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Pigging Out.

Huge pork producers devour small farmers

Linus Solberg's hogs are giving birth again this spring. Purebred hogs have been the mainstay of his farm near Cylinder, Iowa, every year since 1958. "I really like hogs," says Solberg. "Hogs were one of the reasons I decided to get into farming." This may be his last springtime farrowing, though. Solberg and thousands of other family farmers are beset by the lowest pork prices in history. "This is devastating," he says. "Everybody is getting out of the hog business."

That's true of Arnold and Marlene Schroder from Palmyra, Nebraska. Arnold, now sixty, has raised hogs for a living since he was fourteen, when his father died and left the family farm to him. The Schroders expanded their operation in the mid-1980s. Now they wish they hadn't. "We made it through the farm crisis of the 1980s," says Marlene, "but we won't make it through the 1990s." They'll be selling their hogs and some farmland this year, hoping at least to keep the home where the Schroder family has lived for 100 years.

Traditionally considered the "mortgage burner" of agriculture, raising hogs once provided young people an inexpensive way to start farming, and family farmers used pork production to diversify income, add value to crops, and fertilize fields. In the 1950s, nearly 60 percent of farmers kept hogs. Today, though, pork production is more likely to lead to bankruptcy, and only 5 percent of the nation's farmers still raise hogs. The industry is dominated by a few huge companies, which have so driven down the market price for pork that small hog farming is almost impossible.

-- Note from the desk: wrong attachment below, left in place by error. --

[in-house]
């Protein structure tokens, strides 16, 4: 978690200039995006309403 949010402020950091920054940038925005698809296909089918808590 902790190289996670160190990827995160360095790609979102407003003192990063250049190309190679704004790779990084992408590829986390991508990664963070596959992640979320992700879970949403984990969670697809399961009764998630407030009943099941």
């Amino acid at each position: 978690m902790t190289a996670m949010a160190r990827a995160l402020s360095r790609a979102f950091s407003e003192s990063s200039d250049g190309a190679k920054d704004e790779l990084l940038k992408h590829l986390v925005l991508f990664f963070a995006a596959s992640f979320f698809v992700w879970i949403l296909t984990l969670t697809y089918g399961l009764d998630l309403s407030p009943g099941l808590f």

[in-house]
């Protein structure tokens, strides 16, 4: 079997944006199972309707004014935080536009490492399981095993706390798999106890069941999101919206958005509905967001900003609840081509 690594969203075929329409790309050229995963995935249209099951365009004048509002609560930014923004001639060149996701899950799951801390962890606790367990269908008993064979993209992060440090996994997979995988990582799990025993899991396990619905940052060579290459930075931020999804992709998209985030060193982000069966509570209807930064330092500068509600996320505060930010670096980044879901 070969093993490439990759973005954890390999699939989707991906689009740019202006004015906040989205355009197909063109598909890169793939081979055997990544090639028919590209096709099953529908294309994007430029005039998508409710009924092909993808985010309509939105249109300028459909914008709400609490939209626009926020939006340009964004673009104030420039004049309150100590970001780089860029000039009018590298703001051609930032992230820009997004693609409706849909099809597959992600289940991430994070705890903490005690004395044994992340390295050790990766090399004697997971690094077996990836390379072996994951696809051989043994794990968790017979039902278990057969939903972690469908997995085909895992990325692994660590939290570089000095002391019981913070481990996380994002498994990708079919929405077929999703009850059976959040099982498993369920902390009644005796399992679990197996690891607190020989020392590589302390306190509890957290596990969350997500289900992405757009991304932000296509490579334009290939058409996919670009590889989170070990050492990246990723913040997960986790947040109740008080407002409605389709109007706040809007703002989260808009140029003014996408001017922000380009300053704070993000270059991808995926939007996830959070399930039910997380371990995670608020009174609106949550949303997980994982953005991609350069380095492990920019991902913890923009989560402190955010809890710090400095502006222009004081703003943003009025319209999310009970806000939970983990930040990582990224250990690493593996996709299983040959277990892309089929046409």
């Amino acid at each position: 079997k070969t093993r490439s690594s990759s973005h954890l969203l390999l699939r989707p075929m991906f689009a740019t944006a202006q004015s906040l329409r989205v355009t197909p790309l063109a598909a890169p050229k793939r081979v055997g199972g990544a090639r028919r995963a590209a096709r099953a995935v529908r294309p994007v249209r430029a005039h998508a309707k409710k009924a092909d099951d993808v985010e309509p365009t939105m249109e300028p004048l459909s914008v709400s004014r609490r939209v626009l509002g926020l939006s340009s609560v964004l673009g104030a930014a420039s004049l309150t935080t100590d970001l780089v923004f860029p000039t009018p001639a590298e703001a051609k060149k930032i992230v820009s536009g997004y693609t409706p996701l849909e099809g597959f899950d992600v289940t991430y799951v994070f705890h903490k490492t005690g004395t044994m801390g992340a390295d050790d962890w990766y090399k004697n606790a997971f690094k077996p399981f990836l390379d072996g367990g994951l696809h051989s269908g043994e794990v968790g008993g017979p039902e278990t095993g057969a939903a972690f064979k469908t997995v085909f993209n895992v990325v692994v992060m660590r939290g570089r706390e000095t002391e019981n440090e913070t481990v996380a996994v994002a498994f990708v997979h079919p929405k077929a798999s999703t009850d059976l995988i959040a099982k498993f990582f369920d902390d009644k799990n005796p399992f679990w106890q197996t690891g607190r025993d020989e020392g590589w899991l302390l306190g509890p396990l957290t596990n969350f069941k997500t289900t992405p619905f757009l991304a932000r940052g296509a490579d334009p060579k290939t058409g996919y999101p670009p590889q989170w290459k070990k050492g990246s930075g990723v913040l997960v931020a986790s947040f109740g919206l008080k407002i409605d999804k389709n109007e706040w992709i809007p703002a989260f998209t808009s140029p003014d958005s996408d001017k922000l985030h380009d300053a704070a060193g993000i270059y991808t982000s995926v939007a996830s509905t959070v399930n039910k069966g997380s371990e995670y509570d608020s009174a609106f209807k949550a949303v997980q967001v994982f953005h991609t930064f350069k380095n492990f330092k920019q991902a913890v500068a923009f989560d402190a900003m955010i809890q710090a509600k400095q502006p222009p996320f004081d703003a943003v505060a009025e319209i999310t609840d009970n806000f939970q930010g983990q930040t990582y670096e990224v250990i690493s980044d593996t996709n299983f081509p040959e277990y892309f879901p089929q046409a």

More hogs were produced in 1998 than in any other year in history, creating an oversupply that even growing demand couldn't offset. In December, some producers received just seven cents per pound--meaning they got about $18 for a hog that cost about $100 to raise.

Many family farmers gave hogs away to friends or charity rather than pay for more feed or transportation to a meatpacker. By April, prices had increased to around 25 cents per pound, but most producers were still losing $40 on every hog sold.

The small farmers may be leaving in droves, but not everyone in the pork industry is experiencing financial trouble. Megaproducers keep expanding and pushing prices downward. Their assembly line technology produces hogs like widgets. The primary goal of these megaproducers is to make money, and they're not ashamed to admit it. "America is made out of hustlers," Brian Mogensen, the head of Premium Farms, a multimillion-dollar, multimillion-hog, multithousand-acre operation in Nebraska, told the Omaha World-Herald last year. "A lot of people condemn me because I'm ambitious. I think `ambition' and `hustler' are good words."